optional: ['todoListId'],
        }),
      },
    },
  })
  todo: Omit<Todo, 'id'>,
): Promise<Todo> {
  // ...
}

If this option is set and is not empty, it will override the partial option. See PR #3309 for details.

Simplifying @requestBody

The current @requestBody() only takes in an entire request body (with very nested content object) or infers the schema from the parameter type. To simplify the signature so that users can describe the schema with concise configure options, we explored a new signature in a spike story: @requestBody(spec, model, schemaOptions). Most of the discussions are tracked in PR #3398, and additional opinions and feedback are welcomed before we start implementing the simplified decorator.

Adding Cloud Native Features

To provide observability for LoopBack 4 applications deployed to a cloud environment, we start to add more integrations to expose health, metrics, and distributed tracing data. These packages are positioned as extensions to the framework.

The Health extension has been released as an experimental feature. Two more PRs are up for review:

Documentation Improvements

More Detailed Content for @model and @property Decorators

As we always try to beef up the documentation for LB4, this month we improved docs of the decorators @model and @property. Before we were simply using docs from LB3 site. However, since the implementation structures are different for LB3 and LB4, some parts of the docs are not precise or correct for LB4. We updated the documentation with more details and pointed out the differences between LB3 and LB4. We also added more links so that users can find more references and join the dicussion on GitHub with us. More details are in PR #3354.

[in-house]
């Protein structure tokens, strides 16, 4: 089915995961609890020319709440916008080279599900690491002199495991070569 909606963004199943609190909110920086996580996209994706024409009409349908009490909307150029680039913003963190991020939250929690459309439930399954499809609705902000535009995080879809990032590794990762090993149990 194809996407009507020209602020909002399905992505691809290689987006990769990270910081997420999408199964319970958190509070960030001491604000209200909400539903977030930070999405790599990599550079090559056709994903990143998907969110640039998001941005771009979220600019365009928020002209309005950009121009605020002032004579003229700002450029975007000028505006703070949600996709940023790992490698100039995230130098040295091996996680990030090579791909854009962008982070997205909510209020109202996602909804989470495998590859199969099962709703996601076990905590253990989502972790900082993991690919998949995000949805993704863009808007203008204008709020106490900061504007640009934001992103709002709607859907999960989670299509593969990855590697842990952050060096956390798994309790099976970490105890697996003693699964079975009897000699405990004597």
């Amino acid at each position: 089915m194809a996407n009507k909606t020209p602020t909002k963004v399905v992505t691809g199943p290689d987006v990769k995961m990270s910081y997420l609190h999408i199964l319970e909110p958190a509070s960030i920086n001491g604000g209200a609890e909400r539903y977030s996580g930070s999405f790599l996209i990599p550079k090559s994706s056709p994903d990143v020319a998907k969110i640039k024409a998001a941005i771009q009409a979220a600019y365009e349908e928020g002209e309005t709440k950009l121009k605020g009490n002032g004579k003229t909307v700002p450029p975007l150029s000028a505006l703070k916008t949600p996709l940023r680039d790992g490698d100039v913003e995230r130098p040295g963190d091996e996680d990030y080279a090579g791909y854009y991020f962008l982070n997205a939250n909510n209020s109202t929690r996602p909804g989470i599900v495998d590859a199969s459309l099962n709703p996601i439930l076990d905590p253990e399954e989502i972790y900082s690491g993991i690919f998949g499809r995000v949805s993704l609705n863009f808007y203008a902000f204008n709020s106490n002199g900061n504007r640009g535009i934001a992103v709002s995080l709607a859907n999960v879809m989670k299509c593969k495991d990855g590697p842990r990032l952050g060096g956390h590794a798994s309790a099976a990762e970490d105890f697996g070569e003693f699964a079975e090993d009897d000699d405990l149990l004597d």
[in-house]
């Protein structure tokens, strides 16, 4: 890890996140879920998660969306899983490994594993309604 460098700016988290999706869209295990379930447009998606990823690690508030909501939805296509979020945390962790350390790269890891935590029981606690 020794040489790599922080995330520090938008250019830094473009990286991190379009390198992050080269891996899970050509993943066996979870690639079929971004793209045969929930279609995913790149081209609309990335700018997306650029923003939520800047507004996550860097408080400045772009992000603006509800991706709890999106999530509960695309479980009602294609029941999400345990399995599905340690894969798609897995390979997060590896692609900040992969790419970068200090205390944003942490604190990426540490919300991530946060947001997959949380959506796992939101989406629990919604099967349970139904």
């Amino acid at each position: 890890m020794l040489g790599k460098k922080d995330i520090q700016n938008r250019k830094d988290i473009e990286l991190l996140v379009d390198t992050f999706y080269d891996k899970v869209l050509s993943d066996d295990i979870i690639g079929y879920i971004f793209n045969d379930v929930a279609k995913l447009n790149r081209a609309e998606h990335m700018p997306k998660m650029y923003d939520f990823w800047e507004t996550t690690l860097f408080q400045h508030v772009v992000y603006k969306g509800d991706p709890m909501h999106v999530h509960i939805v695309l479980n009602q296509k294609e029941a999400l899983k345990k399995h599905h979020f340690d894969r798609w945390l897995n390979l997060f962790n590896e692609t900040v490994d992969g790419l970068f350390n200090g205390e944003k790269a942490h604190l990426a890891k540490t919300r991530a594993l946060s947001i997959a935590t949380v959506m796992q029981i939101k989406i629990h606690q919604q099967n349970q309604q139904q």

Supporting and Documenting Transactions

We also worked on bridging the gap between LoopBack 3 and 4 in terms of exposing transactions from repositories in PR #3397. We’ve introduced sugar API beginTransaction() at the repository level, which delegates work to the data source that belongs to it to start a transaction.

With it, we’ve created TransactionalRepository interface that is meant to be used with connectors that support transactions and DefaultTransactionalRepository which can be used for CRUD repositories that support transactions. Once a transaction object is obtained from beginTransaction(), it can be passed into any CRUD calls made for the models attached to the backing datasource. The user can then either call commit() or rollback() actions for the transaction object to persist or revert the changes made.

Note that only select SQL connectors support transactions to use this feature. For more information, check out the documentation.

Connector Reference

Connector reference pages that were missing in the LoopBack 4 docs have been added now. Check issue #2598 for more details.

Code Base Improvements

Running Shared Tests in Connectors

This month we continued refactoring the tests for mysql, mssql, and oracle connectors in LoopBack 3 so that they can run the imported juggler tests in both 3.x and 4.x versions. Now our mongodb, postgresql, kv-redis, cloudant, mysql, mssql, and oracle connectors run shared tests.

Fixing CI Failures

Other Changes